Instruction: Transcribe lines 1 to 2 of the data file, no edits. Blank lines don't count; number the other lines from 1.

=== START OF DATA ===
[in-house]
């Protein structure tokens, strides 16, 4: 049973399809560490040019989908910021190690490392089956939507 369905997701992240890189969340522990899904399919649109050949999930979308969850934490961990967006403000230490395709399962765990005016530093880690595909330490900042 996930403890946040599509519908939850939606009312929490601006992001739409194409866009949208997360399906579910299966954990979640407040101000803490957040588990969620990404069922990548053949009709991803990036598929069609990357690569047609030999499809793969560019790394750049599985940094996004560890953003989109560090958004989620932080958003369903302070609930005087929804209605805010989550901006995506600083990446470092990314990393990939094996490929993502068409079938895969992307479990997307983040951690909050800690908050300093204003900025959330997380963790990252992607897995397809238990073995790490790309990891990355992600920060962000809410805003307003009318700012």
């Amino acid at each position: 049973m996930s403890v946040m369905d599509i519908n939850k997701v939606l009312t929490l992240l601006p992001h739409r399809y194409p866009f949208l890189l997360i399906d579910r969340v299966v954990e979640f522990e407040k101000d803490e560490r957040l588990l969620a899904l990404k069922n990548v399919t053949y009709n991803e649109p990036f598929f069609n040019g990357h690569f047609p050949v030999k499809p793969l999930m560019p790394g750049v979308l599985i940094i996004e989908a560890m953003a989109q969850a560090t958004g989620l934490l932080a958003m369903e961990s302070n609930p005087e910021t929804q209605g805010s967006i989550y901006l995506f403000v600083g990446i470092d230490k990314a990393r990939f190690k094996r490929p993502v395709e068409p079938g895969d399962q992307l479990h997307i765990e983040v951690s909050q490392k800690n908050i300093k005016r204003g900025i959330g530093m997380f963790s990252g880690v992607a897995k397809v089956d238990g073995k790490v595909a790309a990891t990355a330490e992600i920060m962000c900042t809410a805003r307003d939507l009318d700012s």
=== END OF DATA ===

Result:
[in-house]
């Protein structure tokens, strides 16, 4: 049973399809560490040019989908910021190690490392089956939507 369905997701992240890189969340522990899904399919649109050949999930979308969850934490961990967006403000230490395709399962765990005016530093880690595909330490900042 996930403890946040599509519908939850939606009312929490601006992001739409194409866009949208997360399906579910299966954990979640407040101000803490957040588990969620990404069922990548053949009709991803990036598929069609990357690569047609030999499809793969560019790394750049599985940094996004560890953003989109560090958004989620932080958003369903302070609930005087929804209605805010989550901006995506600083990446470092990314990393990939094996490929993502068409079938895969992307479990997307983040951690909050800690908050300093204003900025959330997380963790990252992607897995397809238990073995790490790309990891990355992600920060962000809410805003307003009318700012």